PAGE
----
Wednesday, July 05, 2006
In January, the economists collectively said they thought 3-month Treasury bills would yield 4.63 percent on June 30; they were at 5.00 percent. In January, the economists preicted 10-year Treasury notes would be at 4.9 percent; they were at 5.15 percent; in January, they predicted that 1st quarter GDP would come in at 3.6 percent; it was 5.6 percent; in January, they projected that May's CPI would show a 3.1 percent gain from May 2005; it showed a 4.2 percent gain from May 2005. Again, this is no rap on the economists in the survey--a very smart bunch who have all sorts of interesting and insighftul things to say about the economy. Rather, it's a rap on the notion that we should give a great deal of weight to their short-term forecasts.When I train students in forecasting, one thing they learn is that when they forecast they will be wrong -- so the best thing to have is a framework for understanding why and when to change the forecast. The GDP miss was wide but likely due to transitory effects of a lowered GDP number in the last quarter. I like Barry's idea of averaging two quarters, though the most recent release of GDP figures makes that average a much more satisfying 3.65%. That's better than expected, so if you were off on the strength of the US economy you'd also be a little low on inflation and interest rates. So all of this paragraph Gross has found comes, to my mind, from a single source: broad-based growth in aggregate demand in the last quarter.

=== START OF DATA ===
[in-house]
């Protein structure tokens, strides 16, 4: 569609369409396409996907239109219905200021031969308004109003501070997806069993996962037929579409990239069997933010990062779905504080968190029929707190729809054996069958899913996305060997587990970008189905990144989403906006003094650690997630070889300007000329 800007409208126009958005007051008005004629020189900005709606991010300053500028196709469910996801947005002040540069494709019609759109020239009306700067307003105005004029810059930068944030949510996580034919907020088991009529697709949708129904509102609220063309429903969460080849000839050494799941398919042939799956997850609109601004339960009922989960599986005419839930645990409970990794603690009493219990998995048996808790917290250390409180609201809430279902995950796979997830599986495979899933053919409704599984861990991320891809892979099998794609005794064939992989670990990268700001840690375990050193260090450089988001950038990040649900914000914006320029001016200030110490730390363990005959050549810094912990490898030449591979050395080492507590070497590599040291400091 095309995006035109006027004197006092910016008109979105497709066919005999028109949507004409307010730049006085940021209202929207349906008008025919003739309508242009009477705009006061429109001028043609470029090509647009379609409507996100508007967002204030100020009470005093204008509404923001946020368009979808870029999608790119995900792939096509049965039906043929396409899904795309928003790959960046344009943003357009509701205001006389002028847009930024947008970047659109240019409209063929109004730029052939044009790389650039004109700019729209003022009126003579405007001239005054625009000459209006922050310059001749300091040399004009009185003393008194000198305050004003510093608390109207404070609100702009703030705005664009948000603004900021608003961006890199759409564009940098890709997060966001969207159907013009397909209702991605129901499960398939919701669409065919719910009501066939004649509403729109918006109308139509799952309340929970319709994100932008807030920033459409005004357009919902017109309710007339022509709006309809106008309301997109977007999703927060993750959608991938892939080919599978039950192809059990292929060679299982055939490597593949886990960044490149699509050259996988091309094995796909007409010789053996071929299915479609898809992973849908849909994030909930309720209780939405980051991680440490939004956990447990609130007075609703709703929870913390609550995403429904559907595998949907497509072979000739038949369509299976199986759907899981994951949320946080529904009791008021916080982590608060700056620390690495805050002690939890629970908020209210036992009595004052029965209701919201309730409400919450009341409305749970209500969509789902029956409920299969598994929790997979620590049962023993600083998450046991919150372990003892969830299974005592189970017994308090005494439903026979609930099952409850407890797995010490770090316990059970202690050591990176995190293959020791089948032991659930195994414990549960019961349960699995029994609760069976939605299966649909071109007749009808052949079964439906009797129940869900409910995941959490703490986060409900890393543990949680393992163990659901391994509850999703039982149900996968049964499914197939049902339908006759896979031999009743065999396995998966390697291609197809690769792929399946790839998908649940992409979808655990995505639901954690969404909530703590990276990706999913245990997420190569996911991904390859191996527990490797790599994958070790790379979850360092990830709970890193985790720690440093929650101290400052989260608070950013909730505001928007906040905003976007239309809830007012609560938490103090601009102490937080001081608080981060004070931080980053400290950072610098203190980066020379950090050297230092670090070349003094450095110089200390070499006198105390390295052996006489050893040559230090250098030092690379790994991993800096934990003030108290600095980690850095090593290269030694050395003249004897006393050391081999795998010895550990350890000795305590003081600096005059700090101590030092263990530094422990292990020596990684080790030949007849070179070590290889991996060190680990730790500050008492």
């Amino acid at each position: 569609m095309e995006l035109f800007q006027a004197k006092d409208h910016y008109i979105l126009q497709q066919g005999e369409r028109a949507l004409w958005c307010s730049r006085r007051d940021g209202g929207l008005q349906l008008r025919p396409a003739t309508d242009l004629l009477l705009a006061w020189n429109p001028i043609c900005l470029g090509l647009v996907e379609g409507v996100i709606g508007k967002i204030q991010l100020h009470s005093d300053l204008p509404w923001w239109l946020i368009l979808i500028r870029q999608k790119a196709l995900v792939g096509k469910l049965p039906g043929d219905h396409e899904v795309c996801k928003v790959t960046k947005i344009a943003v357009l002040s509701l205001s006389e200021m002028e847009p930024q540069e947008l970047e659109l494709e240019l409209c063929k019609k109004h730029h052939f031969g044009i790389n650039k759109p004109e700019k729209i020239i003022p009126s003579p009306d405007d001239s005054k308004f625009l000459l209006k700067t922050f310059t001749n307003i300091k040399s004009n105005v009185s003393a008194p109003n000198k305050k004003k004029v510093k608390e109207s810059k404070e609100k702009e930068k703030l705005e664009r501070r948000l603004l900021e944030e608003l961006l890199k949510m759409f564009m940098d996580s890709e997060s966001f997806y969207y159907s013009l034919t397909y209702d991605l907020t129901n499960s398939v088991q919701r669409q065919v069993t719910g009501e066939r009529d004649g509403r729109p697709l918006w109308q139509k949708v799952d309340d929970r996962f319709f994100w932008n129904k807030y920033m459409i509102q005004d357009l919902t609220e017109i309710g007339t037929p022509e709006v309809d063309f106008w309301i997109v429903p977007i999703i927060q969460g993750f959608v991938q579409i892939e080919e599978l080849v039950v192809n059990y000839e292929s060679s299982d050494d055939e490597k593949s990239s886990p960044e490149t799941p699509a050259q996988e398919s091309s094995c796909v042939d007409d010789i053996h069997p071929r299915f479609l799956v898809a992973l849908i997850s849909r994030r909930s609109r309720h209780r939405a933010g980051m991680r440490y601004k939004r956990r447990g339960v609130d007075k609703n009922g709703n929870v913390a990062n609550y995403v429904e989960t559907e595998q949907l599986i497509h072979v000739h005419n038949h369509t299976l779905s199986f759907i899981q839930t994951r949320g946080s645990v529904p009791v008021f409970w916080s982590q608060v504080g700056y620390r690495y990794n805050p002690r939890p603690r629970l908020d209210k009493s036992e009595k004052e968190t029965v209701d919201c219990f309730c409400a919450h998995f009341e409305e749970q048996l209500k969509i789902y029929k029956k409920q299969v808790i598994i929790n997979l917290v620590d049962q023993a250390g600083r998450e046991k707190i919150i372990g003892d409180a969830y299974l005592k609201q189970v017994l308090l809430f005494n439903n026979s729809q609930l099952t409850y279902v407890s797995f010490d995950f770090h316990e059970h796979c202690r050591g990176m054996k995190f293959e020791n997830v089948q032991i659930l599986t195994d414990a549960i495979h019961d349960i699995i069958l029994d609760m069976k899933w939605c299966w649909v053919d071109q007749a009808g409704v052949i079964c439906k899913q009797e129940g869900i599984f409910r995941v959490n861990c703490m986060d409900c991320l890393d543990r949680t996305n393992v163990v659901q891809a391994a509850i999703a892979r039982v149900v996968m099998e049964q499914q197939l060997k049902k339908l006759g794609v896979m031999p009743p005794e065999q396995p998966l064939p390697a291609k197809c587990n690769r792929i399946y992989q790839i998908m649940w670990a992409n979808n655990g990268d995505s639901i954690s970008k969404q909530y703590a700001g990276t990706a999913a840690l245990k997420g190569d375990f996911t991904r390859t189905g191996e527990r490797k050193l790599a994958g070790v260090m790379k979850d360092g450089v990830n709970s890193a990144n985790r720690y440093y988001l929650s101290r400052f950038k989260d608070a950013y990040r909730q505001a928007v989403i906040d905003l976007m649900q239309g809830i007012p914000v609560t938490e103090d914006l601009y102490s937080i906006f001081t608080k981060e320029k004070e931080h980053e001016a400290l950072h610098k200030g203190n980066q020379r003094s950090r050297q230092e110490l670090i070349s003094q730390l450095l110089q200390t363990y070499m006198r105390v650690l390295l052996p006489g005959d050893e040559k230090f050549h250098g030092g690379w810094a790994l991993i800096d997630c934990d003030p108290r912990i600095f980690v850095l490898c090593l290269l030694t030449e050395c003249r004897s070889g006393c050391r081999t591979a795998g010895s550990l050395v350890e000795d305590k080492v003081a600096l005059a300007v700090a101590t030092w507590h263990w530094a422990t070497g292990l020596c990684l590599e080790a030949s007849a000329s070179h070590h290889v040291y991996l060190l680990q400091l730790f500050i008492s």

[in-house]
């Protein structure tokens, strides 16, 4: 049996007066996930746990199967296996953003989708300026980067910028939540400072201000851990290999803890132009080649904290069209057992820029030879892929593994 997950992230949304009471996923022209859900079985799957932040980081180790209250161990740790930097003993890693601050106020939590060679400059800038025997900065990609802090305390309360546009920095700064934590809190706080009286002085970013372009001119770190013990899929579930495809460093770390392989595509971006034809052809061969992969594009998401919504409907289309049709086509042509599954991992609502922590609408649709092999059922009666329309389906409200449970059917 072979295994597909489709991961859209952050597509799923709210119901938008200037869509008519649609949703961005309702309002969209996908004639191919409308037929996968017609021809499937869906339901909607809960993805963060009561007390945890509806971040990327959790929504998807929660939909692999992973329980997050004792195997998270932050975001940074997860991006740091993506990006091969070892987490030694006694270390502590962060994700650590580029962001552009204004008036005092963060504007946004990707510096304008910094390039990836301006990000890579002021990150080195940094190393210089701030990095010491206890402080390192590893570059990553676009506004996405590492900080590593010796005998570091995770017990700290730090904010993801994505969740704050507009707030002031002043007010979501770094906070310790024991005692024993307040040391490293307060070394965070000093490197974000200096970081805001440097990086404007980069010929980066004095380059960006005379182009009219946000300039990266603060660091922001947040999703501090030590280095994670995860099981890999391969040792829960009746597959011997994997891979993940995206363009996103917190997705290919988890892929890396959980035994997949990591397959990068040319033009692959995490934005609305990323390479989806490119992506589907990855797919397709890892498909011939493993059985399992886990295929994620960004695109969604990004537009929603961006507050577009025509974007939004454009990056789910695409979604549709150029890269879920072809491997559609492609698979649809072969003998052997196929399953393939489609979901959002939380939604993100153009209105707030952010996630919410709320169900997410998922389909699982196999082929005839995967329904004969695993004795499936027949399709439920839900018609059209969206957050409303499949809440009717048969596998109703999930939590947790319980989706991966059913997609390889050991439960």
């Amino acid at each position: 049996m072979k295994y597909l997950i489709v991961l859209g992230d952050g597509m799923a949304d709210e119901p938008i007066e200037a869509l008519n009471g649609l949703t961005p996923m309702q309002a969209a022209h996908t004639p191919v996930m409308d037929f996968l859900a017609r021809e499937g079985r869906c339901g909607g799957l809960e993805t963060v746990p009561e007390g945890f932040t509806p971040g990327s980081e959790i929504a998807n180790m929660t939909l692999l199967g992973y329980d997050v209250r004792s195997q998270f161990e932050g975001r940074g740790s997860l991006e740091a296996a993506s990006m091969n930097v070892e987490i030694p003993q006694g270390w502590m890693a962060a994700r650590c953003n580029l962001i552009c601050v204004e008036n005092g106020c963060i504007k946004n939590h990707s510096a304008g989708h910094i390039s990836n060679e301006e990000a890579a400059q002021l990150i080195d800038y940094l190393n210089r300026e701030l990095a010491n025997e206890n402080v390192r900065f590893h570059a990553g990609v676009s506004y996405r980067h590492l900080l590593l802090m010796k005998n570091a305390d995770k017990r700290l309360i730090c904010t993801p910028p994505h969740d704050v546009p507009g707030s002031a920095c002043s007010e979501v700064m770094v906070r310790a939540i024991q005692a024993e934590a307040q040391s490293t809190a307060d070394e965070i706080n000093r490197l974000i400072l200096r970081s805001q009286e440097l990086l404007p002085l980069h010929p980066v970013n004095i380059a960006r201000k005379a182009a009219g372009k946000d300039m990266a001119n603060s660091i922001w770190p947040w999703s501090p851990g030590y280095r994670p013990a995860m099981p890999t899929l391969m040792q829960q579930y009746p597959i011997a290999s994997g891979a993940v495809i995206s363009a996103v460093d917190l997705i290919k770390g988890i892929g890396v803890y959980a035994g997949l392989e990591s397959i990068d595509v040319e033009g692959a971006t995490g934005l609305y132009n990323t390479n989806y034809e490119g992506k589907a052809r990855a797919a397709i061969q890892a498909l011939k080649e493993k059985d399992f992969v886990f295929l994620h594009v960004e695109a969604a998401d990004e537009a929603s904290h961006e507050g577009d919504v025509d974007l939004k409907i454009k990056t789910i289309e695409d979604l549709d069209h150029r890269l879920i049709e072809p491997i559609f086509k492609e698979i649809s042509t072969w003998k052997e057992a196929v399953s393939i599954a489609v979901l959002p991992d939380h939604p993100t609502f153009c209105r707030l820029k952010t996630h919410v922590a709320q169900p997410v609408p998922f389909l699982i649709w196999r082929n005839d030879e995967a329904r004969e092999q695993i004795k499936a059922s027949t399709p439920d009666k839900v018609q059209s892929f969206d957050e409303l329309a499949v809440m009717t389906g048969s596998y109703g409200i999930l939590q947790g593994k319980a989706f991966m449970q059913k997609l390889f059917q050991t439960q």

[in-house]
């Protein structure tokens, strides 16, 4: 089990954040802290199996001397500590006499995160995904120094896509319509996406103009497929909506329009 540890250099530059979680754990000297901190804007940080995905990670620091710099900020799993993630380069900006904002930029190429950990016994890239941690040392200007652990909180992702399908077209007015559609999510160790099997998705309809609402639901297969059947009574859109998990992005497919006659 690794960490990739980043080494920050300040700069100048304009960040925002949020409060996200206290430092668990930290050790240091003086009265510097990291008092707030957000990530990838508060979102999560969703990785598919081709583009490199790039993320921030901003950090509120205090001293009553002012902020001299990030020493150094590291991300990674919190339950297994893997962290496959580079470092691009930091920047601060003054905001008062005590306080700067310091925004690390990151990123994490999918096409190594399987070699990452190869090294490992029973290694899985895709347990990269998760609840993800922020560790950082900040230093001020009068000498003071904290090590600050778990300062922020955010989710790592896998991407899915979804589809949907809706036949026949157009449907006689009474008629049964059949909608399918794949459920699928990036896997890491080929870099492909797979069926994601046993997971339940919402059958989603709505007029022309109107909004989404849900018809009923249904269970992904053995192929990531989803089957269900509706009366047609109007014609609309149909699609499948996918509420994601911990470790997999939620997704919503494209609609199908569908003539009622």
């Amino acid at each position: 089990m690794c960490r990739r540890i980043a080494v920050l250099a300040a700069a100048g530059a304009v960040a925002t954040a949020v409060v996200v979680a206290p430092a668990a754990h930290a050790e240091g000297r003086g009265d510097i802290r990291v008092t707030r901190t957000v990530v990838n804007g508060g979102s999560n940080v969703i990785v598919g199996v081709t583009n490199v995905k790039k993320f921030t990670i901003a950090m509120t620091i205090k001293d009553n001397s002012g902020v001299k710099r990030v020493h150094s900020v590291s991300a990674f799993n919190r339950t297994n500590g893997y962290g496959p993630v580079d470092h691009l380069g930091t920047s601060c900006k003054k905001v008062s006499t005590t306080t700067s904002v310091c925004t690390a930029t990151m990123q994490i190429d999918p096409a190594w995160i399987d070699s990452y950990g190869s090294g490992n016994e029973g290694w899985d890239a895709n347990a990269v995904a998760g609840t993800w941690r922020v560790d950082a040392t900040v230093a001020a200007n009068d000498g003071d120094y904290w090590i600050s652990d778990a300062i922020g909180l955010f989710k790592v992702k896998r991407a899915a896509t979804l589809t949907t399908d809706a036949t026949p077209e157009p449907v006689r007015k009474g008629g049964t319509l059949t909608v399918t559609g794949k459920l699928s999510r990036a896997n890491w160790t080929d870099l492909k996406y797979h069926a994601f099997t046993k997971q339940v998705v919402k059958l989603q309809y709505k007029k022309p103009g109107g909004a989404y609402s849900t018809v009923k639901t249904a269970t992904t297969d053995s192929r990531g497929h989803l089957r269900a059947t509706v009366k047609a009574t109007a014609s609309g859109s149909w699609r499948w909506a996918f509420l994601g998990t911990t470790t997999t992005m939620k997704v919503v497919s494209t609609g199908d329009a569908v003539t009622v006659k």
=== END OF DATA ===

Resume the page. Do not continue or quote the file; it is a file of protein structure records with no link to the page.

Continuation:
I think the revisions to GDP -- which is what the forecasters are being graded on, not the initial estimates -- qualify as true surprises. I'm not sure how accurate Mr. Gross thinks forecasters should be, but I wouldn't be dismissive of the most recent effort. With the forecasters predicting 3% growth in third quarter GDP, a 3.1% inflation rate, and both short and long run rates around 5.25%, very few predictions are for a recession. If one does hit in early 2007, then you can start calling forecasters really wrong.